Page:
Those who merited the ranking "with
praise" were Zora Penson, Floy
Evans, Wayland Ashcroft, Harry
Penson, Gretchen Evans, Myrtle
Sparks, Pearl Sabin, Dorothea Gahley
and Jessie Welbourne.
After four months of splendid suc
cess in its work the Ten Davis school
closed Thursday evening. The pupils
all made their semesters credit, pass
ing with good grades. Since our new
set of teachers came our school has
improved wonderfully. Mr. Bay
made a splendid principal and teach
er. He being able to teach the chil
dren to sing was very helpful and
each student enjoyed the forty minute
period of singing which they had ev
ery day. Mr. Jewell was a favorite
with the boys as he enjoyed ,being
out doors playing baseball and any
other games the boys played. Mr,
Jewel was also an excellent eacher
The rest of the teachers were" very
successful as teachers alsp. Miss
Ruth Miller and Mrs. Conners will
teach here again next year. We all
hope that the three teachers yet to be
hired will be as successful teachers
as their predecessors have been.
Mrs. P. O'Conner * and Bryan,
Misses Helen and Mildred Lovejoy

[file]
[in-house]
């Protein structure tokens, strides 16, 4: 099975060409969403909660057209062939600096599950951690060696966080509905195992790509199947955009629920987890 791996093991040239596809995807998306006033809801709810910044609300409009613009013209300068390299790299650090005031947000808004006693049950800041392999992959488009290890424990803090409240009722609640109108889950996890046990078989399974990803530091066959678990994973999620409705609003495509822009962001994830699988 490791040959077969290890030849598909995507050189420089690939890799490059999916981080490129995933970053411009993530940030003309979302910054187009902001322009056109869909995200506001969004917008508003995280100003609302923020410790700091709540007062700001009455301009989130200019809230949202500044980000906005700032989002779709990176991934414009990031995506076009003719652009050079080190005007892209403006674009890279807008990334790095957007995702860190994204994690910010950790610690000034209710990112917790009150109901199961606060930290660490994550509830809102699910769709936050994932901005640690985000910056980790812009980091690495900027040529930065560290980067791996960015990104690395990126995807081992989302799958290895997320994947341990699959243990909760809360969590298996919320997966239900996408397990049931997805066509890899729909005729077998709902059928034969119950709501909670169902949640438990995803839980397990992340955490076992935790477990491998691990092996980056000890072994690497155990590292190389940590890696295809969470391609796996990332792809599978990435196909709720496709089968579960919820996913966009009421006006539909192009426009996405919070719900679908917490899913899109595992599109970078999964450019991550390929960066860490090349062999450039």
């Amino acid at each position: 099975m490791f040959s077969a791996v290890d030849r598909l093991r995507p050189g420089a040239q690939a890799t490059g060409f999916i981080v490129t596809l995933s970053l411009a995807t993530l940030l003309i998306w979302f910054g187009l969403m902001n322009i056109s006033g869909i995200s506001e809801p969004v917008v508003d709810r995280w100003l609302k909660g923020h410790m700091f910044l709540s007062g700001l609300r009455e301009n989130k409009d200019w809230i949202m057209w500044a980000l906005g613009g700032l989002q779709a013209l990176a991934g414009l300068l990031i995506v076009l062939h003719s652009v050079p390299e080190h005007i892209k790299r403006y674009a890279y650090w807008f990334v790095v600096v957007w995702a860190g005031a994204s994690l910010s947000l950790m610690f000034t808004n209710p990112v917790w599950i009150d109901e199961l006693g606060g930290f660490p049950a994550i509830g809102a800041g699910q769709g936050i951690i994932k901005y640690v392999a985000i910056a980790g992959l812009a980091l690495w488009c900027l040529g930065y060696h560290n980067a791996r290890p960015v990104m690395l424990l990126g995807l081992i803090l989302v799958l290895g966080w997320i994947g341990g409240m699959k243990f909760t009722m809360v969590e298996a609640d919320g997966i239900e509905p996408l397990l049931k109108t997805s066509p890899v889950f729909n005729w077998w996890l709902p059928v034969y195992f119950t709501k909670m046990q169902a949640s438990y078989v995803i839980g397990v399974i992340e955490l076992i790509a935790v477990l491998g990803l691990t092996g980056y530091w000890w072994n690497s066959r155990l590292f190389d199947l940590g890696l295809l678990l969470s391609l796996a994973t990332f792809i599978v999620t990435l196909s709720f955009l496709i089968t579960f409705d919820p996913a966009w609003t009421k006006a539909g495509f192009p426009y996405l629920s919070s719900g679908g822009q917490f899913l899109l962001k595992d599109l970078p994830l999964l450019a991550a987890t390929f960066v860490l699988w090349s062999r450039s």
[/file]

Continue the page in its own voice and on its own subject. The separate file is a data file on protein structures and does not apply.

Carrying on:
and Elizabeth O'Connor of Caldwell
were visitors here Friday.
Clinton O. Bay left Saturday for
Portland where he will spend the
summer. Leo E. Jewell will spend
few weeks in Boise before going
Misses Ruth Miller and Ruth Mead
and Mrs. Margaret Conners left Fri
day evening for their respective
homes where they will spend the va
Mr. and Mrs. ,L. J. Starkey of Me
ridian were Sunday 'visitors in this
Mrs. Chas. Gulliksen entertained at
dinner Sunday Mr. and Mrs. L. J.
Starkey, Mr. and Mrs. L. M. Buran.
L. E. Small and family and G. L. Judd
and family.
Ship Will Carry 15,000
Increase in the troop-carrying ca
pacity of the transport Leviathan, for
merly the German liner Vaterland, so
that the big ship will carry 15,000 per
sons, including the crew, has been de
cided by the navy department. About
11,500 is the capacity of the ship now.
The increased room will be ob
tained by utilizing space devoted to
the promenade deck and to the huge
swimming pool.